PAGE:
Craig Webster

Associate Professor of International Relations, University of Nicosia


Whether the current economic crisis is a short-term downturn in the global economy or a depression is debatable.  Some will take the view that this is a depression that occurs because of the normal functioning of capitalist economies and the current crisis is just the unpleasant part of a Kondratieff wave.  A more optimistic view is that the infusion of money into the economy will stimulate the economy and things will return to normal in a short period of time.  There are others who believe that the free market is self-correcting and that governmental intervention will only prolong the downturn or make it worse.


However the current economic crisis can be categorized and whatever the solution to the problem, the impact on societies has been and will be substantial.  A great deal of human suffering is going on and there is the question of the short-term and long-term impact on populations.  The welfare state is needed more so than in good economic times, despite the fact that the tax base supporting it is decreasing.


There are three different reasons that strong welfare institutions and well-funded institutions are needed now, apart from the counter-cyclical argument.  The first is that welfare state institutions in the most advanced economies have been decaying in recent decades.  Changes in recent decades have worked in ways that undermined welfare state institutions, not just reducing funding of programs but also making eligibility requirements stricter.  Those institutions of the welfare state that had once been strong and sources of national pride (such as the National Health Service in the UK) have suffered in recent decades.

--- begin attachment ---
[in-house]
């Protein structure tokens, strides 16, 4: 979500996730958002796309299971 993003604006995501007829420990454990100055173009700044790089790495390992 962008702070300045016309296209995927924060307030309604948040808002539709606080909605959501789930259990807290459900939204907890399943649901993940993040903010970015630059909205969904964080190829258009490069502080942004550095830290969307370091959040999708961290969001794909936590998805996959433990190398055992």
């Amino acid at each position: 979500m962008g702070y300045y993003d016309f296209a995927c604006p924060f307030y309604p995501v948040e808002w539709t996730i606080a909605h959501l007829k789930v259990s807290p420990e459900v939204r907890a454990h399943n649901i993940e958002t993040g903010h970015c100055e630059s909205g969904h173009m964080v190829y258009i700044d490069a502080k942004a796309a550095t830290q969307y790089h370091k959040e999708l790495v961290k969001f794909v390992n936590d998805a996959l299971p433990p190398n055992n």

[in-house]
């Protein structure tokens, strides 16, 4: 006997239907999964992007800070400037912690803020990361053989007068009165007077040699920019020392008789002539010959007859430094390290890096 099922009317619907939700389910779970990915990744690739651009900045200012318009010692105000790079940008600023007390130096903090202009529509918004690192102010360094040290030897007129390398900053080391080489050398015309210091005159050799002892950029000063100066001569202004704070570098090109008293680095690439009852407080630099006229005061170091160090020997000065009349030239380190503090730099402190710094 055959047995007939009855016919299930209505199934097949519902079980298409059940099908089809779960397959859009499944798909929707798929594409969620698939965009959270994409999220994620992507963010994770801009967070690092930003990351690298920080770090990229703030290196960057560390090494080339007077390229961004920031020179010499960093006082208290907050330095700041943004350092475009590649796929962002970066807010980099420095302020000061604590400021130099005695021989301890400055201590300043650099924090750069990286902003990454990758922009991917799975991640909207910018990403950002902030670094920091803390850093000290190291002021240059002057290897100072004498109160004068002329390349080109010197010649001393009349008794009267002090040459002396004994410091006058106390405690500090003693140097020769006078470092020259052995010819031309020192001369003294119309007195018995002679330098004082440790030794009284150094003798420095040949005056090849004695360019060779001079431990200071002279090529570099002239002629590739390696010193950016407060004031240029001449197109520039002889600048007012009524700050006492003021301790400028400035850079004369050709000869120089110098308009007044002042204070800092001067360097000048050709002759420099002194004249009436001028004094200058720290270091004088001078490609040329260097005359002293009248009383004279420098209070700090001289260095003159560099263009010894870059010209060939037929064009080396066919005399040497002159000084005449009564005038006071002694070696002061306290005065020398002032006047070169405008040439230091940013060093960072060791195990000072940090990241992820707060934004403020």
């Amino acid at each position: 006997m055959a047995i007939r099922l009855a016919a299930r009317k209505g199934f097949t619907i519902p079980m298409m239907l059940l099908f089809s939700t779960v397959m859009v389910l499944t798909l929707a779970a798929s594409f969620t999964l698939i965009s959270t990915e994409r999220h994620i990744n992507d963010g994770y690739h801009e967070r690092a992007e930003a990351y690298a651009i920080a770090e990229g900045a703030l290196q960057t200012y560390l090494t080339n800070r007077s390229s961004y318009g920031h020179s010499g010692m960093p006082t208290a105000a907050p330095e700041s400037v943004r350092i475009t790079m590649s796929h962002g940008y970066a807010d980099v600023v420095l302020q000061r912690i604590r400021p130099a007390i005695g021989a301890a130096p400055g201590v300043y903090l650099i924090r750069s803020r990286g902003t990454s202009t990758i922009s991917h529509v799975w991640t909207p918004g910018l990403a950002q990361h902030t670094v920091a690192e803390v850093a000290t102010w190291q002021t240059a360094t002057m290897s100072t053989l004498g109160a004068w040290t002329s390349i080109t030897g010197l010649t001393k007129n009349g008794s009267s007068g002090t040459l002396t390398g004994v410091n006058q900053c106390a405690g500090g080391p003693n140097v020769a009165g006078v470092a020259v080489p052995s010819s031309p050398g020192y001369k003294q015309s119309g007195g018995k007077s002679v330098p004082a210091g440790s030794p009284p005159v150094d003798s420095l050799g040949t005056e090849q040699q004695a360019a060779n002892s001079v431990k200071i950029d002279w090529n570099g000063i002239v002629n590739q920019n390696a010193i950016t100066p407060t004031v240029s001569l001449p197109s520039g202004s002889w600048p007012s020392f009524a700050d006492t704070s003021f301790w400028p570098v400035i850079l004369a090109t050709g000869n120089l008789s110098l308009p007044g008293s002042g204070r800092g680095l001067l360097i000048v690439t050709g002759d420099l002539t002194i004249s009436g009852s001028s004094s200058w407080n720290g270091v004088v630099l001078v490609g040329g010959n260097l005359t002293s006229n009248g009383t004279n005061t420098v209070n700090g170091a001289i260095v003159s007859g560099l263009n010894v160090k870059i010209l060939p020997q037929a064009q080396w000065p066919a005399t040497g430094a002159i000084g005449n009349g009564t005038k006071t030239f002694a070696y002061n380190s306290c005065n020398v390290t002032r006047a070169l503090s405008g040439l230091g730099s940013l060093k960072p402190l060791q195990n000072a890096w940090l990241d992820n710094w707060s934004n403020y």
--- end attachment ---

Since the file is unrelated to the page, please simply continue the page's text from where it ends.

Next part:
A second good reason for having strong welfare state institutions is that political leaders will find that strengthening such institutions will be prudent for them in the months and years to come.  Failure to financially support welfare institutions will not be looked upon in a positive way by voters.  Certainly, financially supporting such institutions will help alleviate the pressure that governments will face with angry populations.  Concessions to the citizenry by expanding welfare state institutions, therefore, are politically sensible because they are popular.


A third reason for having strong welfare state institutions is to make sure that when the economic crisis is over, the populations that emerge to rebuild are healthy and educated.  Thus, strengthening human capital now will assist when recovery takes place.  Housing, education, and health deficits of a population will be hard to make up in a short period of time.  For example, the school lunch program in the USA developed out of the concern military leaders had during World War Two since many of the recruits were considered too scrawny.  This aspect of the welfare state in the USA was not designed to make the recruits during World War Two brawnier but was designed to ensure that military leaders in the future would not face the same problem with recruits who were not sufficiently robust for service.